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Ann N Y Acad Sci. Author manuscript; available in PMC 2018 January 1.
Published in final edited form as:
PMCID: PMC5266625

Correlating eligibility criteria generalizability and adverse events using Big Data for patients and clinical trials


Randomized controlled trials can benefit from proactive assessment of how well their participant selection strategies during the design of eligibility criteria can influence the study generalizability. In this paper, we present a quantitative metric called generalizability index for study traits 2.0 (GIST 2.0) to assess the a priori generalizability (based on population representativeness) of a clinical trial by accounting for the dependencies among multiple eligibility criteria. The metric was evaluated on 16 sepsis trials identified from, with their adverse event reports extracted from the trial results section. The correlation between GIST scores and adverse events was analyzed. We found that the GIST 2.0 score was significantly correlated with total adverse events and serious adverse events (weighted correlation coefficients of 0.825 and 0.709, respectively, with P < 0.01). This study exemplifies the promising use of Big Data in electronic health records and for optimizing eligibility criteria design for clinical studies.

Keywords: clinical trials, generalizability, population representativeness, eligibility criteria, trait dependencies, adverse events


Randomized controlled trials are the gold standard for generating high-quality medical evidence. An important expectation of any clinical trial is that the results are generalizable, extending to patients with the same condition and for whom the treatment is intended but who are not in the study. In other words, generalizability measures whether the results obtained by testing on a population sample are applicable to a larger population from which the sample was drawn. The need for generalizing study results to real-world populations should be addressed by research investigators and sponsors during the design of clinical trials.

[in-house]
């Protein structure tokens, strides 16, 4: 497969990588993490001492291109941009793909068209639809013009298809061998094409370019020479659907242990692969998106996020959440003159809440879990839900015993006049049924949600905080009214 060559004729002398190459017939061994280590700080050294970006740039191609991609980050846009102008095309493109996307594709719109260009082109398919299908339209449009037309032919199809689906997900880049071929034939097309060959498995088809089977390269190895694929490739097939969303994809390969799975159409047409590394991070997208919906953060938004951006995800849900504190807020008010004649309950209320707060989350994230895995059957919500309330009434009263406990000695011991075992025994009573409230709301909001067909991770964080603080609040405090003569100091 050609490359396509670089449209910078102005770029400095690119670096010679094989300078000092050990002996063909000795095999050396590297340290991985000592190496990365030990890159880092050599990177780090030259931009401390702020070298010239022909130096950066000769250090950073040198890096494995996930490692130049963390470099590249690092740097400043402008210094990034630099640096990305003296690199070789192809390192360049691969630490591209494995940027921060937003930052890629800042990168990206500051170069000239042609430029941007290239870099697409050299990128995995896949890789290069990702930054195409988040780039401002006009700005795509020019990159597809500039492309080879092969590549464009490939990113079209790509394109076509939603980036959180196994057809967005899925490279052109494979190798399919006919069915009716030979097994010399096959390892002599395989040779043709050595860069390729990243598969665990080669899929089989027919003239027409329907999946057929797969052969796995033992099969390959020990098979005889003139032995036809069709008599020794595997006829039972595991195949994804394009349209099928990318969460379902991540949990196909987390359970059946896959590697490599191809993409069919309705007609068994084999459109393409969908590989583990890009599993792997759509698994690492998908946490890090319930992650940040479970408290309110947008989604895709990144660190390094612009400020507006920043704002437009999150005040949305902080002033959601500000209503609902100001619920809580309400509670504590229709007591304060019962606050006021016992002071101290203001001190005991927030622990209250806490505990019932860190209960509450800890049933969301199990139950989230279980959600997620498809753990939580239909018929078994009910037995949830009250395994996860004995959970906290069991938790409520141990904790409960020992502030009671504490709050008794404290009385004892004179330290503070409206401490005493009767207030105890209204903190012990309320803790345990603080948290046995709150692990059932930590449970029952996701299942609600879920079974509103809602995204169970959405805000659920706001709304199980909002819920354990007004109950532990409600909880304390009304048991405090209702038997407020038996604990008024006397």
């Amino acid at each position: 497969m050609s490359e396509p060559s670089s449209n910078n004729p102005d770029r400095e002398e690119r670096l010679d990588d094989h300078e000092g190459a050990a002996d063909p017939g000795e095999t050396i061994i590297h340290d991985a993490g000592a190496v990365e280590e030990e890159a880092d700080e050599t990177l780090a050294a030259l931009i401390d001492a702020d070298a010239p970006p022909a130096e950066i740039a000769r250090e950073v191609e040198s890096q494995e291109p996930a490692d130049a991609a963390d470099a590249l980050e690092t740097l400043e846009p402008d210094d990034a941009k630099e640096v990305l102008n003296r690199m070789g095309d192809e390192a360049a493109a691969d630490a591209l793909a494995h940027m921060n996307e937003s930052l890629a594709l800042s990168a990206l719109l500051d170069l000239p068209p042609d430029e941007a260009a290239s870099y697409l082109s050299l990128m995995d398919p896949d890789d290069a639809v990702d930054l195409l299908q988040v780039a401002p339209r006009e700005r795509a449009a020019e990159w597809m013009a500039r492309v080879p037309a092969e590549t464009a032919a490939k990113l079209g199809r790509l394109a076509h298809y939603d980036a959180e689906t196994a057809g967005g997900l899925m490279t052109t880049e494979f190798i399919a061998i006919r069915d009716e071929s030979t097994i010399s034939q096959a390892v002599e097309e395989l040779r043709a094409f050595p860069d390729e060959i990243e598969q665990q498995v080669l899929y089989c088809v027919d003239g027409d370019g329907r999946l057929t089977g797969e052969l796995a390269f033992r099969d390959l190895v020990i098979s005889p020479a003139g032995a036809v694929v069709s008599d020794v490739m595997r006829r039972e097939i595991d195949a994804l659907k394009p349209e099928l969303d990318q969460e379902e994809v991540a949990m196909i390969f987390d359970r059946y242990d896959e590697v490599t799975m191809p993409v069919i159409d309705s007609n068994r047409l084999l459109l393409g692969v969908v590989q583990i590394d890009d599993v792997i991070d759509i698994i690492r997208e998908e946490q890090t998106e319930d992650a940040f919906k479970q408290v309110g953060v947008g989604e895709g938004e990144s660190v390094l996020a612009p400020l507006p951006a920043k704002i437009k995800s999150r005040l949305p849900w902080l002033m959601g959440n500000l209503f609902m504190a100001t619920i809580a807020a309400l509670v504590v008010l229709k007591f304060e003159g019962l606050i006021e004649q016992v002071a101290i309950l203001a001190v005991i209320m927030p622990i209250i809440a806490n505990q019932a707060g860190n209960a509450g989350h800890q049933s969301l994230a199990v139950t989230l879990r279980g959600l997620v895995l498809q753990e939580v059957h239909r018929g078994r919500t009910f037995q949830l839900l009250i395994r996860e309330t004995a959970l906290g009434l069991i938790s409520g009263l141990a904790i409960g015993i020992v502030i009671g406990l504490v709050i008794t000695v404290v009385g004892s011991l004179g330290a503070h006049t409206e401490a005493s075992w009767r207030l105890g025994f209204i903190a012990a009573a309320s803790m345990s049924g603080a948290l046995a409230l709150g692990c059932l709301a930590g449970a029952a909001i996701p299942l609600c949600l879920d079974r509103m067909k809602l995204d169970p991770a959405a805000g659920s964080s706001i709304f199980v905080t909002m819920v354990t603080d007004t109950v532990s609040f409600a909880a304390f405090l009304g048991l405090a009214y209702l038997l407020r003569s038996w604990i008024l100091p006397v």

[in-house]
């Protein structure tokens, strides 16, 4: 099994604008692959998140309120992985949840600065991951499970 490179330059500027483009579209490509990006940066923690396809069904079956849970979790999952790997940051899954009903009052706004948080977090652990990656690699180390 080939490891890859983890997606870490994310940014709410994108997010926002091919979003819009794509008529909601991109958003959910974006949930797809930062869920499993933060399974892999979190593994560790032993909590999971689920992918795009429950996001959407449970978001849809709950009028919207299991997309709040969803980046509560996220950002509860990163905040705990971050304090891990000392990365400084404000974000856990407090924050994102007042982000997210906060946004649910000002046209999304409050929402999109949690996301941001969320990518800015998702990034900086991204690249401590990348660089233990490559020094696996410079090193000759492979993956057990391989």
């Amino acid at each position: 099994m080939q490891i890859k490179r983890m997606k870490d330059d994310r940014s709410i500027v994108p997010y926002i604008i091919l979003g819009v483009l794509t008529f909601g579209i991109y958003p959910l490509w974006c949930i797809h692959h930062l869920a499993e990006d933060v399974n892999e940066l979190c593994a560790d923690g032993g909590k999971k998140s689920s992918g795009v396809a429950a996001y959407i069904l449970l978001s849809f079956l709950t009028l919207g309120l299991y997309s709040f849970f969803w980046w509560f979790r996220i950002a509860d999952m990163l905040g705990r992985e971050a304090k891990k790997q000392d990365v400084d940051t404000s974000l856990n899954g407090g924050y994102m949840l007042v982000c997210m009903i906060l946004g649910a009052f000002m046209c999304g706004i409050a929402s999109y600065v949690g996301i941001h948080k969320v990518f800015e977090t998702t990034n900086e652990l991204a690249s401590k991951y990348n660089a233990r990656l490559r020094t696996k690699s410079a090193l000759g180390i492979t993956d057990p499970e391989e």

Population representativeness of study populations is one of the determining factors for generalizability. The concepts generalizability and representativeness are related, but distinct. Representativeness measures the study population’s coverage of real-world patients, often with respect to multiple study traits—quantitative (e.g., lab results, age) or categorical (e.g., diagnosis, procedures). Generalizability is the portability of causal effects of a clinical intervention to a different situation.14 Besides population representativeness, multiple other factors affect the generalizability of a clinical study, such as variation in patient care across different clinical settings and discrepancies in conditions under which a trial is conducted.46 The major causes affecting generalizability are discussed in more detail by Bonell et al.6 and Kukull et al.7 In this study, we focused on measuring population representativeness.

One major factor affecting population representativeness is the study’s eligibility criteria. Restrictiveness of eligibility criteria can jeopardize the extrapolation of trial results to wider populations.8 Highly restrictive eligibility criteria can also result in studies that exclude patients who might benefit from the intervention or jeopardize patient safety by not recognizing possible postmarketing adverse intervention effects in untested populations.911 Conversely,loosely formed criteria can lower the effectiveness of the intervention in unselected populations. Several limitations exist with the current design of eligibility criteria, including criteria being (1) restrictive,12 (2) ambiguous,13 (3) reused with minimal modifications,14 (4) subjective,15 and (5) requiring frequent amendments owing to the lack of feasibility based on trial and error iterations.16 One of the main causes of the limitations of such designs is lack of information about the distribution of real-world patients.17